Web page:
As the morning progressed, potatoes got scrubbed and cooked. Macaroni was boiled. Rice was simmered. I chopped more carrots, celery, onions, garlic, and red bell pepper than I thought was possible. My knife cuts were abysmal. Heaping amounts of rosemary, thyme, parsley, and scallions were minced, and fresh coconut was grated. All of the requisites of Sunday lunch meal-prep went without a hitch — albeit at snail's pace. I suspect this irritated my mother, who was accustomed to moving at the speed of light as she managed a household of four every day without skipping a beat.

Before I knew it, the fish was steaming and the chicken was stewing. Mum looked at me with a knowing smile, proud of the eleventh-hour cook she created out of thin air. I was exhausted, but my fatigue was no match for the task that was entrusted to me.

It was a little after twelve when my big brother, Reynold, popped his head in to see if this Freaky Friday of an endeavor was a disappointment. "All I recognize are the smells," he said. Mum and I both knew what he meant. "The callaloo is all that's left," Mum said excitedly.

Frustrated, I pleaded that this Sunday we should skip that side. She shot me the type of glance that could scare anyone into immediate compliance. And then she spoke. With a reverence that I had never witnessed from Mum regarding any type of food, she expounded on the history of callaloo; particularly, how it remains inextricably linked to the carefree realities of my all-girl Catholic high school existence. She challenged me to see beyond the ingredients and to imagine a time back when our ancestors crossed the Middle Passage, bound, beaten, and branded; a time when choice wasn't an option. She reminded me of callaloo's civic prestige — as Trinidad and Tobago's national dish — duly designated by emancipated slaves-turned-citizens-turned-statesmen, acquainted with its place in the nation's history.

"There's a reason we eat callaloo on Sunday," she said. "It's the only day that slaves didn't have to work on the sugar plantations." And with that, the side I once shunned became a significant part of my identity.

I felt small under the weight of a history I blithely knew and never acknowledged. But for the first time, I felt destined to be in the kitchen. My trepidation and fatigue gave way to resolve. My mother, for the first time that day, stood up on both legs and walked shakily towards me. Those were the sure steps of resilience and love.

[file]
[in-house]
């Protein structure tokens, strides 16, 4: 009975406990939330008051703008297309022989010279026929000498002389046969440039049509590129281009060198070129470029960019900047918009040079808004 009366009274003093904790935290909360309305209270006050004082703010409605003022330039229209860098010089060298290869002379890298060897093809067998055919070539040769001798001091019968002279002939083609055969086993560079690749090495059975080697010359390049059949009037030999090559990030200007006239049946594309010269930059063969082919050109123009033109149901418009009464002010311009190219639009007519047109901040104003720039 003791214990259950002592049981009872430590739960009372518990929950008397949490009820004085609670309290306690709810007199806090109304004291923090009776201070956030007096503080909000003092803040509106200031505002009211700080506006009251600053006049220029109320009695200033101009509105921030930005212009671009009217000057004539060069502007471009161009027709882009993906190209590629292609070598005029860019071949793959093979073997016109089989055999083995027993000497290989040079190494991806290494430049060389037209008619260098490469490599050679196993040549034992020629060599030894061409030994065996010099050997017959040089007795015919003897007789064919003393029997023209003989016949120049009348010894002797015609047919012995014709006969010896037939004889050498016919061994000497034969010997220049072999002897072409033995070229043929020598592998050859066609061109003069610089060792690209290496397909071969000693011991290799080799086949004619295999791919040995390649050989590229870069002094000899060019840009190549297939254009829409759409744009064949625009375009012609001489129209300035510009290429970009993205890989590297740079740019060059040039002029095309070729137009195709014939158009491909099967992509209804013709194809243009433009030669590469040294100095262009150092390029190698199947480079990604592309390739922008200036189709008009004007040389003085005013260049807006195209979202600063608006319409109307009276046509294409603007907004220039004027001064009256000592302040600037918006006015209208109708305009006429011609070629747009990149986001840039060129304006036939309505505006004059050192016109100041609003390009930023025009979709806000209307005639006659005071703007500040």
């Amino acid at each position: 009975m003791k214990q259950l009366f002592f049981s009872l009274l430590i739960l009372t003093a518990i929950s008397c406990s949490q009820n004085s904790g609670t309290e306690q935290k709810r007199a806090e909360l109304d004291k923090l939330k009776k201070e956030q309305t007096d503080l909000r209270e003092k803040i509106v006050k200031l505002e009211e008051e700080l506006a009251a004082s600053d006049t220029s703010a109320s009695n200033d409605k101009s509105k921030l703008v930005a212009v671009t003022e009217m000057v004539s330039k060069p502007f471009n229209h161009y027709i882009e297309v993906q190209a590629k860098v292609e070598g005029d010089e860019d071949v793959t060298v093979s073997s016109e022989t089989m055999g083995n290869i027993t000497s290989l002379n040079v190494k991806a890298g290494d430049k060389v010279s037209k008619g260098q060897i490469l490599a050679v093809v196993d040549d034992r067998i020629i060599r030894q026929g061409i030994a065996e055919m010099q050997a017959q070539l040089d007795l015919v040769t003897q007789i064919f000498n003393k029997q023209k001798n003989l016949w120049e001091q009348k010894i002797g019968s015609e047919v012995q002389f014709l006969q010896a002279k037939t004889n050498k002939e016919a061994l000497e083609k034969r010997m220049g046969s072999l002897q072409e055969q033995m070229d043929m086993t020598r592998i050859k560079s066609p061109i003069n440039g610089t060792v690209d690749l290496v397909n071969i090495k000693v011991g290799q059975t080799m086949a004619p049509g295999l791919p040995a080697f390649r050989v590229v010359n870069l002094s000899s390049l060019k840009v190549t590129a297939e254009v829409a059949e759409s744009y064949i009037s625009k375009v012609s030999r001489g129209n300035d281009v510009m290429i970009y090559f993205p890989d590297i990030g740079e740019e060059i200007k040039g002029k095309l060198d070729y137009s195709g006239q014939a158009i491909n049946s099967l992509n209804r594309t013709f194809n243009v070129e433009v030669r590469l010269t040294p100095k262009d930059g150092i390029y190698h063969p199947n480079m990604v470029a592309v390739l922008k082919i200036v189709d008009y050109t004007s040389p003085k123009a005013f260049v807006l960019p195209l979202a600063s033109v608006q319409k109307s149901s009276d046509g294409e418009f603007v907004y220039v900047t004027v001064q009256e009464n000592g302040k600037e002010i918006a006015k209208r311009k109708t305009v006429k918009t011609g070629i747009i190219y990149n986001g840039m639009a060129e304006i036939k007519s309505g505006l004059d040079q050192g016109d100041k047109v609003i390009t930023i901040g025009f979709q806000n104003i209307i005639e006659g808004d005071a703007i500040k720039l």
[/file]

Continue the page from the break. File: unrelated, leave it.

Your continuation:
We started by stripping the stems of the taro leaves. This was followed by finely chopping the stems along with the heart-shaped leaves. Mum shifted a part of her weight to the kitchen counter. She then added water to a bowl of grated coconut and squeezed the pulp until pure coconut milk flowed through her fingers. I chopped okra and crushed allspice berries. I'd caught glimpses of Mum engaged in this process every Sunday, but on this Sunday, I clearly saw the symbolism behind this unassuming vegetable dish.

When we sat down to eat that day, my family lauded my efforts and remarked that they couldn't differentiate between Mum's cooking and mine. Even though I was showered with praise and initiated into a new tradition, I was noticeably quiet at the table. Alone with my thoughts, I reflected on what cooking these foods meant for my mother, my family, and now me.

I should mention that on that Sunday, and on every Sunday lunch after, callaloo was the first thing on my plate.

When I zoom out, looking at my now 30-something life in the United States — married and raising two small children of my own — I cherish this edible dimension of the past embodied in callaloo. It continues to facilitate a connection to a long, complex history that I otherwise would not have felt an heir to.

This story was originally published on The West African dish that formed the heart of our Sunday lunches.